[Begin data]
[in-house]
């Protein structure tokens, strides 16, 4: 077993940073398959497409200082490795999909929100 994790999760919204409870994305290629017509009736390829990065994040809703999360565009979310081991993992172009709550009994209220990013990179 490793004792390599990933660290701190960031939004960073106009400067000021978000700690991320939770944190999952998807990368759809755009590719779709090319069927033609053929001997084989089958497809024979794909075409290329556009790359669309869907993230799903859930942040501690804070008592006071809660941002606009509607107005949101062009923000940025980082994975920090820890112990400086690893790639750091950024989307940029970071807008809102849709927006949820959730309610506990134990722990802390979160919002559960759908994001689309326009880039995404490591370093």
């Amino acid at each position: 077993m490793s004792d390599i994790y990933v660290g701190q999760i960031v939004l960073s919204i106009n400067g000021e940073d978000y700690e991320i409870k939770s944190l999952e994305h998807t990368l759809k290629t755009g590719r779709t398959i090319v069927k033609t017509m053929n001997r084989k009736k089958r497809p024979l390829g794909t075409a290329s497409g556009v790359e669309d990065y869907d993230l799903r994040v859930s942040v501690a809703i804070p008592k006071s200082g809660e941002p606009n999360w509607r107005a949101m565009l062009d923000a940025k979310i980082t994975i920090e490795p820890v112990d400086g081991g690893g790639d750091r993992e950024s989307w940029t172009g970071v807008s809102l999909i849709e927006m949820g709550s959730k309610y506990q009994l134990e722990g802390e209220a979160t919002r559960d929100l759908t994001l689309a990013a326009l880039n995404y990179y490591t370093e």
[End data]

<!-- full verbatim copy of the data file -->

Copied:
[in-house]
């Protein structure tokens, strides 16, 4: 077993940073398959497409200082490795999909929100 994790999760919204409870994305290629017509009736390829990065994040809703999360565009979310081991993992172009709550009994209220990013990179 490793004792390599990933660290701190960031939004960073106009400067000021978000700690991320939770944190999952998807990368759809755009590719779709090319069927033609053929001997084989089958497809024979794909075409290329556009790359669309869907993230799903859930942040501690804070008592006071809660941002606009509607107005949101062009923000940025980082994975920090820890112990400086690893790639750091950024989307940029970071807008809102849709927006949820959730309610506990134990722990802390979160919002559960759908994001689309326009880039995404490591370093």
């Amino acid at each position: 077993m490793s004792d390599i994790y990933v660290g701190q999760i960031v939004l960073s919204i106009n400067g000021e940073d978000y700690e991320i409870k939770s944190l999952e994305h998807t990368l759809k290629t755009g590719r779709t398959i090319v069927k033609t017509m053929n001997r084989k009736k089958r497809p024979l390829g794909t075409a290329s497409g556009v790359e669309d990065y869907d993230l799903r994040v859930s942040v501690a809703i804070p008592k006071s200082g809660e941002p606009n999360w509607r107005a949101m565009l062009d923000a940025k979310i980082t994975i920090e490795p820890v112990d400086g081991g690893g790639d750091r993992e950024s989307w940029t172009g970071v807008s809102l999909i849709e927006m949820g709550s959730k309610y506990q009994l134990e722990g802390e209220a979160t919002r559960d929100l759908t994001l689309a990013a326009l880039n995404y990179y490591t370093e």